By Shaun Powell, NBA.com
Posted Nov 30 2011 12:49PM - Updated Dec 2 2011 9:34AM
In terms of star appeal and overall strength, this might be the division du jour in the Eastern Conference, although if suspense is your thing, you best look elsewhere for that.
That's because the Southeast once again appears to belong in the palms (hands and tree) of the Miami Heat, the reigning champs who clearly are on the way up. In the meantime, the two competitors for divisional bragging rights are dealing with issues that may cause grief in the near future. Yes, in short time, maybe even later this season, both Orlando and Atlanta could be sporting a different look if certain players are traded and/or unable to be re-signed as free agents. Dwight Howard, with a pending free agency next summer, is on the front burner for the Magic, a franchise that hopes he won't pull a Shaquille O'Neal and demand out (Shaq landed with the Lakers, and the rest was history). Meanwhile, the Hawks are still coping with the frustrating inability to move beyond the conference semifinals, a threshold that has dogged the franchise since it moved from St. Louis. Which was, like, a long time ago. Do they pull a blockbuster deal and roll the dice? They might.
At the bottom of the Southeast is where you'll likely find the Wizards and especially the Bobcats, both struggling with growing pains. The Wizards are your classic team with a bunch of talented young players who haven't a clue; once they figure it out, watch out. And that's actually a problem the Bobcats would love to have, because unlike Washington, there's no John Wall on the roster, no sure-fire franchise rock to build around in Charlotte. Which means, once again, each member of the Bobcats will struggle to get a few thousand followers on Twitter. All except Michael, of course.
And so the division is Miami's to lose, and if the Heat make it a no-contest, then that's too bad. Because this division initially had the makings of a fierce rivalry between the Florida teams. Orlando and Miami both reached the NBA Finals in recent years, and both made several major moves over that time to make multiple runs at league championships. And now it's all about what Orlando does, or doesn't do, with the thorny issue of Howard's free agency. Miami may not realize LeBron James' promise of several NBA titles, but if Howard leaves Orlando and a void in the Southeast, then a strong of divisional championships are certainly possible for Miami.
2010-11 record: 58-24
Finish: First in Southeast Division
Playoffs: Defeated Philadelphia in Eastern Conference first round (4-1), defeated Boston in Eastern Conference semifinals (4-1), defeated Chicago in Eastern Conference finals (4-1), lost to Dallas in NBA Finals (4-2)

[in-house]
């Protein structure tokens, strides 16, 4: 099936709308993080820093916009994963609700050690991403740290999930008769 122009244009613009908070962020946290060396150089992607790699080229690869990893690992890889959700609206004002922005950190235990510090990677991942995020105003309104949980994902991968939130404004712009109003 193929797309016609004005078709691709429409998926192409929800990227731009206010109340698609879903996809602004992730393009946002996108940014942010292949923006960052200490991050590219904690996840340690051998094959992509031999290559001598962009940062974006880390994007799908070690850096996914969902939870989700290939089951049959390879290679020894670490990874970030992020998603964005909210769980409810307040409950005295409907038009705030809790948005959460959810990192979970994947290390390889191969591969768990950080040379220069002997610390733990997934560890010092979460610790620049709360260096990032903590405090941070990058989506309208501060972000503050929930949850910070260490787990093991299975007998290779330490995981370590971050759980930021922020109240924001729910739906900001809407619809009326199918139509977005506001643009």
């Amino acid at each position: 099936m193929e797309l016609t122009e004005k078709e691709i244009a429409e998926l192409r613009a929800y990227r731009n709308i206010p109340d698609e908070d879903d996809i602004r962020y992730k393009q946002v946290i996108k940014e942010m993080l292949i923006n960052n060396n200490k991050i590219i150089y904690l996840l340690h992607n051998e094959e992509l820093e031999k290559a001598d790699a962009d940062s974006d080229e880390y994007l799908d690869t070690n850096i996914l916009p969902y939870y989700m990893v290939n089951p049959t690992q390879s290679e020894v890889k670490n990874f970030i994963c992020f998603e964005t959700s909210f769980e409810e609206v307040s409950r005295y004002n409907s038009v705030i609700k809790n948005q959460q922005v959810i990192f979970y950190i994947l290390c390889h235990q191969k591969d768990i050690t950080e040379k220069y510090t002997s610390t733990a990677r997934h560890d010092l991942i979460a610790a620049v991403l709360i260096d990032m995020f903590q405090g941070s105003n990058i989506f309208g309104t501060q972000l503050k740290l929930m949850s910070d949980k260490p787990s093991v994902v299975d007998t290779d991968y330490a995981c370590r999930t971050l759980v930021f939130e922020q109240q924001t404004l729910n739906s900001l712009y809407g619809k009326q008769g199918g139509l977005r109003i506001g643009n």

Strengths: LeBron James, Dwyane Wade and Chris Bosh were pretty much as hyped in Year One, especially as the season progressed. Three Olympians and All-Stars, in their prime, were too much to handle for most of the NBA. They came a few games short of winning the championship, quite a feat considering their limited time together and the so-so supporting cast.
Challenges: With three players weighing down the salary cap, can Miami ever afford to bring the right piece(s) to vault the Big Three over the top? You figure the supporting cast will always feature an inexpensive new face or two, because time is ticking, especially if Miami plans to fulfill LeBron's prophesy: "Not one, not two, not three ... " etc.
Outlook: Once again, Miami will be in the championship mix, although probably with a lot less resentment thrown in its face. LeBron and Wade are motivated and eager to show that their sloppy finish was a fluke, and they're much more comfortable around each other. For entertainment value, this team can't be beat. Maybe this is the year when they can't be beat on the court, either.
This could make a difference: Quite honest, last season was a wash for Mike Miller, who pulled up lame with a bum wrist in the preseason and never properly healed. Because cap limitations will prevent Miami from vastly improving the big-man dilemma, a healthy Miller could be the difference when the calendar flips to June.
2010-11 record: 52-30
Finish: Second in Southeast Division
Playoffs: Defeated by Atlanta in Eastern Conference first round (4-2)
Strengths: Dwight Howard is the game's premier 7-footer and arguably one of the NBA's Top 4-5 players regardless of position, a game-changer in the prime of his career. As long as he's healthy, Orlando is a top-tier team, even with the somewhat questionable talent surrounding him. He's also in his walk year, which makes him extra dangerous and motivated.
Challenges: Once again, Orlando is trying to find all the right pieces to complement Howard before (a) he bolts as a free agent or (b) he starts to slow down or break down. But there's no evidence that the current supporting cast can help. Too many key players (Gilbert Arenas, Hedo Turkoglu, Quentin Richardson and now Jameer Nelson?) are either past their prime or already peaked.
Outlook: As a title contender, this team's in trouble. Howard can only take the Magic so far; who's riding shotgun? When the outside shots are falling, Orlando will beat most teams, but inconsistency will cause their doom.